To keep LFS small and focused, the book Beyond Linux From Scratch (BLFS) was created which presents instructions on how to further develop the basic Linux system that was created in LFS. It introduces and guides the reader through additions to the system including networking, X, sound, printer and scanner support. Current Stable release of Beyond Linux From Scratch is 6.3 and was released on August 28 2007. This book follows-up on Linux From Scratch 6.2.
In addition to LFS and BLFS books Cross Linux from Scratch describes cross compiling and Hardened Linux From Scratch focuses on security enhancements like use of Stack-smashing protection, PaX and Address space layout randomization using grsecurity. Cross Linux from Scratch provides the necessary instructions to build a base, command line only Linux distribution. While LFS is limited to the x86 architecture, CLFS supports a broader range of processors. CLFS addresses advanced techniques not included in the LFS book such as cross-build toolchains, multilibrary support (32 & 64-bit libraries side-by-side), and alternative hardware architectures such as x86-64, Itanium, SPARC, MIPS, and DEC Alpha. Hardened Linux From Scratch is an extension of the focuses on creating a more secure version of the original Linux From Scratch as its main purpose, including embedded systems.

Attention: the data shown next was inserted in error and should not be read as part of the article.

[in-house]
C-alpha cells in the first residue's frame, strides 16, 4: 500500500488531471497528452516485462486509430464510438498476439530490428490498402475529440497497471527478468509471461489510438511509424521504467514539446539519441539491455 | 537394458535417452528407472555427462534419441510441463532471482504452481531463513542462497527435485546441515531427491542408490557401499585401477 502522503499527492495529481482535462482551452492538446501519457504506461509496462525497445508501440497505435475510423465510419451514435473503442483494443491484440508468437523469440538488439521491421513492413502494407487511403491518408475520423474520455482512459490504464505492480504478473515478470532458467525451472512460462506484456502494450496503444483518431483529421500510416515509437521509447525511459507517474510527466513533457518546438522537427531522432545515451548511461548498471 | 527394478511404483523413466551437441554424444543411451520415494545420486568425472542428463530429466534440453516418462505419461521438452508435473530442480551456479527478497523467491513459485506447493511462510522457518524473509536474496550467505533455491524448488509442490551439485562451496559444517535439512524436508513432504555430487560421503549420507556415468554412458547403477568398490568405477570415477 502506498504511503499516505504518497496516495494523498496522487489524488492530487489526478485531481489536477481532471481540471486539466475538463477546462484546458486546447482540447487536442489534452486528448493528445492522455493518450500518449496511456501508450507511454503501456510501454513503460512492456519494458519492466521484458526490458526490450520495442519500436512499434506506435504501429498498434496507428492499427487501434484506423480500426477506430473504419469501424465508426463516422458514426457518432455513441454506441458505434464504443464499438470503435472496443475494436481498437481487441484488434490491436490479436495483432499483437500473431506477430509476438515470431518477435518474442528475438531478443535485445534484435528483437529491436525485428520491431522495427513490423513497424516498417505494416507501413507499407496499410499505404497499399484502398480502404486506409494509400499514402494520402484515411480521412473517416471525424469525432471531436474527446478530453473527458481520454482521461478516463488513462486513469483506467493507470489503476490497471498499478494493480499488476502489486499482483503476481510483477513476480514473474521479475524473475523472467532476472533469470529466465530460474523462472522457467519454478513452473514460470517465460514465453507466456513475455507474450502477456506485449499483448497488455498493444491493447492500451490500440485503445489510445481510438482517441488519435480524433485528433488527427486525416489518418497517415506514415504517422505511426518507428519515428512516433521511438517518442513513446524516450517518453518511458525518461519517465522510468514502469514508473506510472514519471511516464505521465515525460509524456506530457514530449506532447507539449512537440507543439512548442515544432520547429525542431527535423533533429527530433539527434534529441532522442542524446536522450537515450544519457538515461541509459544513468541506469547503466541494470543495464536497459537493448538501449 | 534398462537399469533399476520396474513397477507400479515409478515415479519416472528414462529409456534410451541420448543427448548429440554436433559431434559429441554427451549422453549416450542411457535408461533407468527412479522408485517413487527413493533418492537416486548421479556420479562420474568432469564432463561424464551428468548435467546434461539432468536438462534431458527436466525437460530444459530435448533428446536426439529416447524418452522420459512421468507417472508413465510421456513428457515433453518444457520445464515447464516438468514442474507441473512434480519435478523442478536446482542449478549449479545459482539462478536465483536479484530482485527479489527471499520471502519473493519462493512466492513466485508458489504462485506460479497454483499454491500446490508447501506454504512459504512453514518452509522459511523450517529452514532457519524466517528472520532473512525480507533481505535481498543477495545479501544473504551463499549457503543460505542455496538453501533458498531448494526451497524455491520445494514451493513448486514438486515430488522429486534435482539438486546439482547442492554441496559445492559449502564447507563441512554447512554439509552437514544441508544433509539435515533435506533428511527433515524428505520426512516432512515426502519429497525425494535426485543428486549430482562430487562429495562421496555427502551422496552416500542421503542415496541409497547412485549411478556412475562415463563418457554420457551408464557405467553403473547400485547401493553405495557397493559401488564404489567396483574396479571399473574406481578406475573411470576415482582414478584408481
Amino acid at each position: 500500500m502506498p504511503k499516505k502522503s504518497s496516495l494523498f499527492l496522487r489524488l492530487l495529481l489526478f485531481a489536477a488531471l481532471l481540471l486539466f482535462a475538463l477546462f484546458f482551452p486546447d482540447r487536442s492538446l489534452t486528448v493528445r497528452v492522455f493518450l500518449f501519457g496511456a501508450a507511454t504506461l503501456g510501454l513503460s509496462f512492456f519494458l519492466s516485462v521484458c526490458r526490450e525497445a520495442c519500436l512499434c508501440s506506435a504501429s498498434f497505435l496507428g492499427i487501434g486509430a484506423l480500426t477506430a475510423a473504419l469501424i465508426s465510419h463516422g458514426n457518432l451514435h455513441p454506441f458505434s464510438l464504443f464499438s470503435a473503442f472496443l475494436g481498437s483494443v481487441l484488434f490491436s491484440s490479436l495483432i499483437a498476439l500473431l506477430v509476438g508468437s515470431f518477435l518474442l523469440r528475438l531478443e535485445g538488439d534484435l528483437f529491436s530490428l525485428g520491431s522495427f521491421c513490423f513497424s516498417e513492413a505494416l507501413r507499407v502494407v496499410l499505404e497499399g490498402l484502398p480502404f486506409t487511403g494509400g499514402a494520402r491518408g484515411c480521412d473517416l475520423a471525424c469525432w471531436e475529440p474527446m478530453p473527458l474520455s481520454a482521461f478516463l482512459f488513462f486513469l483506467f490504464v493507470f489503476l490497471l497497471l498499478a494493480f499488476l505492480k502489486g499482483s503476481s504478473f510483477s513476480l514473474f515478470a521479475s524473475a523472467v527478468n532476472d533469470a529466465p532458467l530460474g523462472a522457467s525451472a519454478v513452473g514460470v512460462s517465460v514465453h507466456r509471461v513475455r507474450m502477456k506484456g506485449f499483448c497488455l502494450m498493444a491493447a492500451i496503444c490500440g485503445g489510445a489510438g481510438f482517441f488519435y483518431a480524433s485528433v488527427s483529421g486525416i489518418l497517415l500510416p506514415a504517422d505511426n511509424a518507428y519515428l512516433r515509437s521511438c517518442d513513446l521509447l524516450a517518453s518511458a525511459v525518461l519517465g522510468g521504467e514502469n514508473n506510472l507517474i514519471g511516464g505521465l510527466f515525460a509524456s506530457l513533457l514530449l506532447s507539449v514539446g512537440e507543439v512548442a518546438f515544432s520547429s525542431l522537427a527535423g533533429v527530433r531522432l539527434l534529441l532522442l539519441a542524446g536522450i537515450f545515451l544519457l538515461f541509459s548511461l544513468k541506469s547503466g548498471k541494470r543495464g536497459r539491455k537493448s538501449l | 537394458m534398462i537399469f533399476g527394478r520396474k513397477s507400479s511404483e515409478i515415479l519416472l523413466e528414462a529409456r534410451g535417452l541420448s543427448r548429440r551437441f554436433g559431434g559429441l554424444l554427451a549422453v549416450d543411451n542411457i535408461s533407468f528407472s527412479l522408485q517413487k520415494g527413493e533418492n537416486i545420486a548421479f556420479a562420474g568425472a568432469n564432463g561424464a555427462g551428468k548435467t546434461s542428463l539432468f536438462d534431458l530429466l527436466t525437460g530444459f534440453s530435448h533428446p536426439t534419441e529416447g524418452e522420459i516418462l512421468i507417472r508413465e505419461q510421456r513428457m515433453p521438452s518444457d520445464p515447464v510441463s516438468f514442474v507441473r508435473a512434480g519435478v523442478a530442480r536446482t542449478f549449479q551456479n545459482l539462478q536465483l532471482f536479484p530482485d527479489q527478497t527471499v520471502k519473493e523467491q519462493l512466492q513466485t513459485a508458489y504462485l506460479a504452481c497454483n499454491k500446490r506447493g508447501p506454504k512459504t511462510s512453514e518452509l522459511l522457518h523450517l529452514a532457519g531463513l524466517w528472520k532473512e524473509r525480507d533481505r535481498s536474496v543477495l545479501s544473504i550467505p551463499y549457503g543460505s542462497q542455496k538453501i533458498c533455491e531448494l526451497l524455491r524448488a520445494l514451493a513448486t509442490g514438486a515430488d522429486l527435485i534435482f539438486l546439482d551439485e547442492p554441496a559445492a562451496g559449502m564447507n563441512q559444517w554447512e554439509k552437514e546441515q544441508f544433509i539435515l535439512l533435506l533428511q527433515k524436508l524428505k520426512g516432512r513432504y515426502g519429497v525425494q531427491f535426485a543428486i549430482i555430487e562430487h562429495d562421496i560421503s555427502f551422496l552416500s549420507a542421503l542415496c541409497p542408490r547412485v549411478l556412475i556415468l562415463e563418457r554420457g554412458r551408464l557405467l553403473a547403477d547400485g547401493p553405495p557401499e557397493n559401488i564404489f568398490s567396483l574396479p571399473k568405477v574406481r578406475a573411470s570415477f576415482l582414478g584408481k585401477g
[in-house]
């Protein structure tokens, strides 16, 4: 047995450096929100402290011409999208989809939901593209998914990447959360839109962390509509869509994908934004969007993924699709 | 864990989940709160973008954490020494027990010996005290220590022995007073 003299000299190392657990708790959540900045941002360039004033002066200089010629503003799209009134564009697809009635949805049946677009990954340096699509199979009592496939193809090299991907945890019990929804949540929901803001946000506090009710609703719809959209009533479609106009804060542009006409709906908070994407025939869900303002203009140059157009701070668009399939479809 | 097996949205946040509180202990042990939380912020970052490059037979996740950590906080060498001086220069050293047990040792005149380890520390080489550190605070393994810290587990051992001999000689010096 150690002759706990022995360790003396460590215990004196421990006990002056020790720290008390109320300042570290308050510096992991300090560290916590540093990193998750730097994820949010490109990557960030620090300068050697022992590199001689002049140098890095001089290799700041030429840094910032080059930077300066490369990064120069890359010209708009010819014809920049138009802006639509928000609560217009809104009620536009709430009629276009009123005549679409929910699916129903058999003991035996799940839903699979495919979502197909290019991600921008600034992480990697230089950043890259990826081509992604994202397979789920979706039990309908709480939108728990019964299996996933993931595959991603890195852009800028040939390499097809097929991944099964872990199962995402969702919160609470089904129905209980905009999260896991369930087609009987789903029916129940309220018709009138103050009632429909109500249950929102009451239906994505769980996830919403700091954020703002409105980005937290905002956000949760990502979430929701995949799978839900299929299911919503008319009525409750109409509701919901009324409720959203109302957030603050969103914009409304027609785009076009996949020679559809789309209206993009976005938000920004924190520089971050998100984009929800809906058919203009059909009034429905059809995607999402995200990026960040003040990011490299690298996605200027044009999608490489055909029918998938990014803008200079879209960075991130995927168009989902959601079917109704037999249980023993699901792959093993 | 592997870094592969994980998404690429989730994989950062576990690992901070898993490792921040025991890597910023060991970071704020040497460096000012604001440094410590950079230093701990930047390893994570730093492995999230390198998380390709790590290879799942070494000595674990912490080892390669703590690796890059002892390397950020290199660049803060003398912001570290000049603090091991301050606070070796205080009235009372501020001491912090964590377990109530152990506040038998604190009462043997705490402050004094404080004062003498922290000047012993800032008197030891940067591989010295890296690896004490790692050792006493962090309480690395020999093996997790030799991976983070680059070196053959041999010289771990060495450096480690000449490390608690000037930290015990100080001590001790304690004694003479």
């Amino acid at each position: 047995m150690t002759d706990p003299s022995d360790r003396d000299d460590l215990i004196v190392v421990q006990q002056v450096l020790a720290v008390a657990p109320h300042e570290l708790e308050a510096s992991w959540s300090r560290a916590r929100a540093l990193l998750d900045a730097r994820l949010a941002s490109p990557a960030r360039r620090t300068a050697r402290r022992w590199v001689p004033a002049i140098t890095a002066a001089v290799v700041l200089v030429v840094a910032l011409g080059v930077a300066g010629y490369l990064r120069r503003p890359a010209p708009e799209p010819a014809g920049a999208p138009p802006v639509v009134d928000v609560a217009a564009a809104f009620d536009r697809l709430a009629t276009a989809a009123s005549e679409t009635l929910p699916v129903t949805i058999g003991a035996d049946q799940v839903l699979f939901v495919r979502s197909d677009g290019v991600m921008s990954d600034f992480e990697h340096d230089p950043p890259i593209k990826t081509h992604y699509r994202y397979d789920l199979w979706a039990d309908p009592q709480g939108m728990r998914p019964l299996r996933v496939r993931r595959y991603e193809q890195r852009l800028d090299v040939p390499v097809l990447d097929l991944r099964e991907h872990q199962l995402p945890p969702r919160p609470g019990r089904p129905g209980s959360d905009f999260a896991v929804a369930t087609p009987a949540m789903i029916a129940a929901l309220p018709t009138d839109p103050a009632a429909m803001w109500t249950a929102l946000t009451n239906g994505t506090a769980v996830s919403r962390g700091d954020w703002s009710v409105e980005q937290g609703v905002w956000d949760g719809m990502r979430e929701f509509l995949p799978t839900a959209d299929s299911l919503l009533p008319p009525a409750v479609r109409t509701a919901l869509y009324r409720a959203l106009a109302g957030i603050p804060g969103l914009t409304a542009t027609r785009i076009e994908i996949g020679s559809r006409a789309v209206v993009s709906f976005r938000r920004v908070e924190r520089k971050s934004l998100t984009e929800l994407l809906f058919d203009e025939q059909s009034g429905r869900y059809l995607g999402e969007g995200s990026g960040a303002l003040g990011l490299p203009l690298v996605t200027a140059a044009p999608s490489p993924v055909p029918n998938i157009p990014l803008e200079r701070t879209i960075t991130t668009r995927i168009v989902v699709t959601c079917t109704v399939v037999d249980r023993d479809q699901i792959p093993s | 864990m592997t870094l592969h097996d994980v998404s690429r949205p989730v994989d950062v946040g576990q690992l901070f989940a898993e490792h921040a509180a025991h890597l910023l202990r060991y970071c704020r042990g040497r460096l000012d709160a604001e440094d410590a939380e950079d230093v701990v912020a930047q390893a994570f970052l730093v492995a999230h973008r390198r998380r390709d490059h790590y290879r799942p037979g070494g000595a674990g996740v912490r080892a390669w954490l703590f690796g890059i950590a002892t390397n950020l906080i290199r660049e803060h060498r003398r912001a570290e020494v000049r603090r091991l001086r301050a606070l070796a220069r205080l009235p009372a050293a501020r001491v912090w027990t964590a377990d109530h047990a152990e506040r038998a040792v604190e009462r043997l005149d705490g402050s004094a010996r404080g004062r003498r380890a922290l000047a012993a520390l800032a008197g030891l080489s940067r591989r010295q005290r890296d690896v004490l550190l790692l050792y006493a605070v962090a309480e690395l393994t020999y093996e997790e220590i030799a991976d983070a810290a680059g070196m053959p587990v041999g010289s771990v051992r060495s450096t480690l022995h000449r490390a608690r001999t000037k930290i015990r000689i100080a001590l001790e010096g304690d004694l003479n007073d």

Linux From Scratch is a way to install a working Linux system by building all components of it manually. This is, naturally, a longer process than installing a pre-compiled Linux distribution. According to the Linux From Scratch website, the advantages to this method are a compact, flexible and secure system and the process leads to a greater understanding of the internal workings of the Linux OS.
As of Linux from Scratch version 6.3, the first package built by the user is GNU binutils. When building it, users are encouraged to time that build process using shell constructs and dub that time that system's "standard build unit". Once this number is known, an estimate of the time required to build later packages is expressed relative to the known SBU.
Several packages built during compilation take much longer to build than binutils, including the GNU C library (rated at 9.5 SBUs). The unit is not a concrete description, and must be interpreted as an approximation; many various and unrelated factors influence the wall-clock time that a package requires to build.